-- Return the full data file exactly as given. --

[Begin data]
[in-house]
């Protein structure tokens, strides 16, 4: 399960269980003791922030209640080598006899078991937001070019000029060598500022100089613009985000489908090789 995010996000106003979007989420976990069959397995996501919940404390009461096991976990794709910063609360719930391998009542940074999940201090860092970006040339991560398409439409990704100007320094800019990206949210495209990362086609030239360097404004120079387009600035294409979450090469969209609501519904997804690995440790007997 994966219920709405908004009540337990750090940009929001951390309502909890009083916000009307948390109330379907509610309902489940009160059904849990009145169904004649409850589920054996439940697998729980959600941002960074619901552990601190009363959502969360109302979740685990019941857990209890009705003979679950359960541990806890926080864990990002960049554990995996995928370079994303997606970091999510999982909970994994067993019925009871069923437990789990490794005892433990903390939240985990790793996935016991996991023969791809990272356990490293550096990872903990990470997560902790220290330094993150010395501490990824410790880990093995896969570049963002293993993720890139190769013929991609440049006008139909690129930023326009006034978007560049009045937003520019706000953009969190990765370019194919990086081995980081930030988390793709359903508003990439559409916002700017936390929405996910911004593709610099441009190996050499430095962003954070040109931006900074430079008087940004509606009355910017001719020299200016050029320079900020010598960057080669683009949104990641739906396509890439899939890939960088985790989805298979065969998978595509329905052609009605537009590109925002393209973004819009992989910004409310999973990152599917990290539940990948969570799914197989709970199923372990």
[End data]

[in-house]
């Protein structure tokens, strides 16, 4: 399960269980003791922030209640080598006899078991937001070019000029060598500022100089613009985000489908090789 995010996000106003979007989420976990069959397995996501919940404390009461096991976990794709910063609360719930391998009542940074999940201090860092970006040339991560398409439409990704100007320094800019990206949210495209990362086609030239360097404004120079387009600035294409979450090469969209609501519904997804690995440790007997 994966219920709405908004009540337990750090940009929001951390309502909890009083916000009307948390109330379907509610309902489940009160059904849990009145169904004649409850589920054996439940697998729980959600941002960074619901552990601190009363959502969360109302979740685990019941857990209890009705003979679950359960541990806890926080864990990002960049554990995996995928370079994303997606970091999510999982909970994994067993019925009871069923437990789990490794005892433990903390939240985990790793996935016991996991023969791809990272356990490293550096990872903990990470997560902790220290330094993150010395501490990824410790880990093995896969570049963002293993993720890139190769013929991609440049006008139909690129930023326009006034978007560049009045937003520019706000953009969190990765370019194919990086081995980081930030988390793709359903508003990439559409916002700017936390929405996910911004593709610099441009190996050499430095962003954070040109931006900074430079008087940004509606009355910017001719020299200016050029320079900020010598960057080669683009949104990641739906396509890439899939890939960088985790989805298979065969998978595509329905052609009605537009590109925002393209973004819009992989910004409310999973990152599917990290539940990948969570799914197989709970199923372990």